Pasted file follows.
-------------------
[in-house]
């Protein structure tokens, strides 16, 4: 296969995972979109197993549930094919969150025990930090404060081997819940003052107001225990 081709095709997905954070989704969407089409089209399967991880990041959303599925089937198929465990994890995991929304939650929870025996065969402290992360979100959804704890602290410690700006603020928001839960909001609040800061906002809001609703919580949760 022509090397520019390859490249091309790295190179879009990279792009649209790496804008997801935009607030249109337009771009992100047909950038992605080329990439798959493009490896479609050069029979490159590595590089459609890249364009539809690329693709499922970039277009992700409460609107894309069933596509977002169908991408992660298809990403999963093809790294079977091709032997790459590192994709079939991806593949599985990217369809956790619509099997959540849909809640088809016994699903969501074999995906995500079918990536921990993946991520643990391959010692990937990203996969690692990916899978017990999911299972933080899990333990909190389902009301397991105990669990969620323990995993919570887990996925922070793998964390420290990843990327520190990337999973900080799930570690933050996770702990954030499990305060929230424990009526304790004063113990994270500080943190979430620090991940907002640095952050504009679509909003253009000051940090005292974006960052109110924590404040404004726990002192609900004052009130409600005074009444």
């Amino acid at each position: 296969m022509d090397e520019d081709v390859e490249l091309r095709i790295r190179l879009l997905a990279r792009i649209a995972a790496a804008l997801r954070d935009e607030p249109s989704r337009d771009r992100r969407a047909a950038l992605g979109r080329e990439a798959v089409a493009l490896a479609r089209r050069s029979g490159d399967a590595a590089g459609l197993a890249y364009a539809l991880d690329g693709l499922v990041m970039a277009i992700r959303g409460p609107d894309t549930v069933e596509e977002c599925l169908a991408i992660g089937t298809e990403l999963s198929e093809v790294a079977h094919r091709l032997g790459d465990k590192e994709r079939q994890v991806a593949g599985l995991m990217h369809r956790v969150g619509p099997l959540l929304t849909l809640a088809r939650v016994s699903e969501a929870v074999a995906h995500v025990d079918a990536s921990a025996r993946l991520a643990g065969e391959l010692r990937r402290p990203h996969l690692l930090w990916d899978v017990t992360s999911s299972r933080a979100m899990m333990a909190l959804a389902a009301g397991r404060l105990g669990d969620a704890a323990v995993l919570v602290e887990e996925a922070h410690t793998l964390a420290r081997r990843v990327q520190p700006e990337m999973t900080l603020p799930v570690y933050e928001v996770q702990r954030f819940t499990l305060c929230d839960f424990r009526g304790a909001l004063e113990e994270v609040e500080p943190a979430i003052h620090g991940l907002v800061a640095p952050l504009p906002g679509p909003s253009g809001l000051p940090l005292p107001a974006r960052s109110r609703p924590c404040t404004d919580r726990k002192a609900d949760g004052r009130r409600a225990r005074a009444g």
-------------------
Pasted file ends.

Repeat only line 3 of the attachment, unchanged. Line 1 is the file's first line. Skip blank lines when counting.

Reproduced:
């Amino acid at each position: 296969m022509d090397e520019d081709v390859e490249l091309r095709i790295r190179l879009l997905a990279r792009i649209a995972a790496a804008l997801r954070d935009e607030p249109s989704r337009d771009r992100r969407a047909a950038l992605g979109r080329e990439a798959v089409a493009l490896a479609r089209r050069s029979g490159d399967a590595a590089g459609l197993a890249y364009a539809l991880d690329g693709l499922v990041m970039a277009i992700r959303g409460p609107d894309t549930v069933e596509e977002c599925l169908a991408i992660g089937t298809e990403l999963s198929e093809v790294a079977h094919r091709l032997g790459d465990k590192e994709r079939q994890v991806a593949g599985l995991m990217h369809r956790v969150g619509p099997l959540l929304t849909l809640a088809r939650v016994s699903e969501a929870v074999a995906h995500v025990d079918a990536s921990a025996r993946l991520a643990g065969e391959l010692r990937r402290p990203h996969l690692l930090w990916d899978v017990t992360s999911s299972r933080a979100m899990m333990a909190l959804a389902a009301g397991r404060l105990g669990d969620a704890a323990v995993l919570v602290e887990e996925a922070h410690t793998l964390a420290r081997r990843v990327q520190p700006e990337m999973t900080l603020p799930v570690y933050e928001v996770q702990r954030f819940t499990l305060c929230d839960f424990r009526g304790a909001l004063e113990e994270v609040e500080p943190a979430i003052h620090g991940l907002v800061a640095p952050l504009p906002g679509p909003s253009g809001l000051p940090l005292p107001a974006r960052s109110r609703p924590c404040t404004d919580r726990k002192a609900d949760g004052r009130r409600a225990r005074a009444g």